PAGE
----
Those of you who know my story know that, of course, I wasn’t inside the box. We were disqualified, and as a result, my dream of an Olympic medal perished. Not only that, the dreams of my teammates, coaches, and support staff had perished as well. Worst of all, I was responsible for everything. I had made a huge error that cost me and my team a piece of history.
Let’s start at the beginning: what went wrong? I have never watched the footage of that day, as the memory is still far too painful. From a conversation with our biomechanist, who was filming the race for analysis, I learned I left about three metres early. This was absolutely criminal on my part; it’s a mistake that you cannot recover from. No one wants to make a mistake. I didn’t go into that race hoping or planning to leave early. I just wanted to do my best. Nevertheless, mistakes do happen, and since that race, the Great Britain relay team has been disqualified at four of the six major championships it has competed in. These weren’t deliberate acts by any of the athletes involved. Nevertheless, mistakes happen, and the first step towards recovery is to understand why.
I’ve obviously had a lot of time to think about why this mistake happened, especially in the days immediately after the race. I’ll precede my explanation of events by pointing out that I accept full responsibility for what happened—had I not left early, we wouldn’t have been disqualified. Why did I leave early? If I go back and look at the data from our pre-Olympic training camp, I can see that it was a disaster waiting to happen. In about 50% of all the changeovers in which I was an outgoing runner, I left early. On two occasions, I left two metres early. However, none of these changeovers were incomplete, and this led to a false sense of security. As a consequence, there was no pressure on me, either internally or from coaches, to rectify this problem. An additional factor is that it was only the second time in my professional athletics career that I had run fourth leg. This disrupted my whole process; running second leg (my usual and preferred leg), I would go into my three-point stance when the starter said “On Your Marks.” I would go into my set position when the gun went. I would follow the incoming runner all the way round the bend. I had built this process up over many low-profile, low-pressure relay races. Compare this to Beijing, where I had no ingrained process, no mental checklist to run through once I got onto the track to race. I had to learn during the most high pressure event of my career. Both of these issues, I feel, contribute to and potentially caused the mistake to occur.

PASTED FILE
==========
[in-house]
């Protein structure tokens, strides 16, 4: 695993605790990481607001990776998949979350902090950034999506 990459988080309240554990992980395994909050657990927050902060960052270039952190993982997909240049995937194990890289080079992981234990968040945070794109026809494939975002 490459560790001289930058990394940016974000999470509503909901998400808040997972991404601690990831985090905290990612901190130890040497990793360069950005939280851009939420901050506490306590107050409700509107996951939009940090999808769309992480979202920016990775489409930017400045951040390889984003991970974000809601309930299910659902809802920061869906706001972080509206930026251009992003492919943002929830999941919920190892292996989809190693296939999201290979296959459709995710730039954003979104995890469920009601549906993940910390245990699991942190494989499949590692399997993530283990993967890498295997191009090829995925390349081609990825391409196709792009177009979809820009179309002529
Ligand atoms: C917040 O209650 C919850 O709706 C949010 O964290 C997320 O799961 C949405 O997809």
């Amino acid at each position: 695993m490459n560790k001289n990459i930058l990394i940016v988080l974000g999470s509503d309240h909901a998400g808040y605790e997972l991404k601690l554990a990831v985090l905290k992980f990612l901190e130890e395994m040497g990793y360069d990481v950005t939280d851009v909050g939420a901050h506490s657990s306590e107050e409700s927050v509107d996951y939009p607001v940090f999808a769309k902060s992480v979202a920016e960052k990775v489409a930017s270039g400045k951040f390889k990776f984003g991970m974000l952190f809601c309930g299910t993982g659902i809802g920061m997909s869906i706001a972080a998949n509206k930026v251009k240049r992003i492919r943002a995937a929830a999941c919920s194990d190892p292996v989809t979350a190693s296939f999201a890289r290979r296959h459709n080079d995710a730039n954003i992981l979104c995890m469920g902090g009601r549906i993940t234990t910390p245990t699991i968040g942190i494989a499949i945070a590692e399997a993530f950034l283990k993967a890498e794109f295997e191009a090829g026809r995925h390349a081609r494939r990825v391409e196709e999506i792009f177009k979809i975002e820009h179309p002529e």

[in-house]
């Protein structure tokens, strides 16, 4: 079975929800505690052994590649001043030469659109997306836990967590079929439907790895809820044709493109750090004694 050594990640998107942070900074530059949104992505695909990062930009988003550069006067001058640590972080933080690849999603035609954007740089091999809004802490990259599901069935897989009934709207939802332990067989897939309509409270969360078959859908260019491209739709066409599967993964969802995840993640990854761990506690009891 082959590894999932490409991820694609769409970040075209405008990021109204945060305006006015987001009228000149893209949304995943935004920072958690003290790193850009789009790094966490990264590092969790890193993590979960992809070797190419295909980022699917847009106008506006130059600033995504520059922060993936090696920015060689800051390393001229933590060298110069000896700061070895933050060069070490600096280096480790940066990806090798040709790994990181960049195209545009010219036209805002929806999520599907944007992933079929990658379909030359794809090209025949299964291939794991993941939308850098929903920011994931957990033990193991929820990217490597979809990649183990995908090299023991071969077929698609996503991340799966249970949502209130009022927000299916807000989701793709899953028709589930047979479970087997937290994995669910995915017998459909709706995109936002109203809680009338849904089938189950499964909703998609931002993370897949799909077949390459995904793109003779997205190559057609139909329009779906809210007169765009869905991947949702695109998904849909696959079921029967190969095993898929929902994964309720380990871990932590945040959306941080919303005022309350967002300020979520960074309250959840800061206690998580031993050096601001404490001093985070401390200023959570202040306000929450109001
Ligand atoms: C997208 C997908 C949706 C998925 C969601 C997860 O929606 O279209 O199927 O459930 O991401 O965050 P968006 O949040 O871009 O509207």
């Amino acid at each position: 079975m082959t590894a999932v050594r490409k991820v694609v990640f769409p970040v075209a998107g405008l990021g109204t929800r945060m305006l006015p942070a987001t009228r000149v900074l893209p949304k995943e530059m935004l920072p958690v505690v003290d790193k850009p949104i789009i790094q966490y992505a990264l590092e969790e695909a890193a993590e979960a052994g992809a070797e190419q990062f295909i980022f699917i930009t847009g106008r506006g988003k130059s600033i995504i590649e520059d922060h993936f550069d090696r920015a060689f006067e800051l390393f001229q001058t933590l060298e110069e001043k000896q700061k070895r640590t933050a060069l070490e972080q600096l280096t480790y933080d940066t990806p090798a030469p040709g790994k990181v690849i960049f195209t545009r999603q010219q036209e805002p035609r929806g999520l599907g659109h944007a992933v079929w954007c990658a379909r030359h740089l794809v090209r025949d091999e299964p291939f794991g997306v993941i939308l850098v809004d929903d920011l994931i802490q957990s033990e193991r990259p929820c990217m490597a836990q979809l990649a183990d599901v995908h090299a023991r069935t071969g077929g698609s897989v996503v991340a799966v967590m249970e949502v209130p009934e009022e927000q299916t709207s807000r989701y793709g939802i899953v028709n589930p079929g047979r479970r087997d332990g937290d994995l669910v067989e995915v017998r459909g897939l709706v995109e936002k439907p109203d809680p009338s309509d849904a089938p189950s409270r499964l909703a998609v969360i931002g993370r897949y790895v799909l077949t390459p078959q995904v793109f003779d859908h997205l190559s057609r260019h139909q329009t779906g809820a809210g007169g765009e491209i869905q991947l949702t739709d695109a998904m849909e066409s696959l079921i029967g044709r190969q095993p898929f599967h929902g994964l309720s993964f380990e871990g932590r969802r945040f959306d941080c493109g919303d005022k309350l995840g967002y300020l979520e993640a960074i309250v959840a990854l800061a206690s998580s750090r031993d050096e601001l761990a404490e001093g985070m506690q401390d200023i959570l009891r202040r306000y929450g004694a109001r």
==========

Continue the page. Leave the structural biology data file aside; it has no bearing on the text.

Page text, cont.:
Once a mistake has happened, it’s important to react to it positively. I was determined to learn from what happened, to prevent it happening in the future. Every relay training session after Beijing, I asked for and received immediate feedback on whether or not I left early or late. I was hard on myself to ensure that I left exactly on the check mark. The result of this was that I didn’t leave early in a relay race ever again; in fact, I left spot on the checkmark in both relay races at the 2011 World Championships in Daegu. Learning from your mistakes is a crucial aspect of bouncing back from them. Psychological recovery from errors is also important. Making a high profile mistake can eat away at you for months, even years. It’s a stressful experience, but I was determined to bounce back from it. The first step was to put it in perspective. Yes, I had messed up at the biggest competition of my life, but I was still alive. I still had things to look forward to. In the larger scheme of things, it didn’t matter. People would soon forget about it.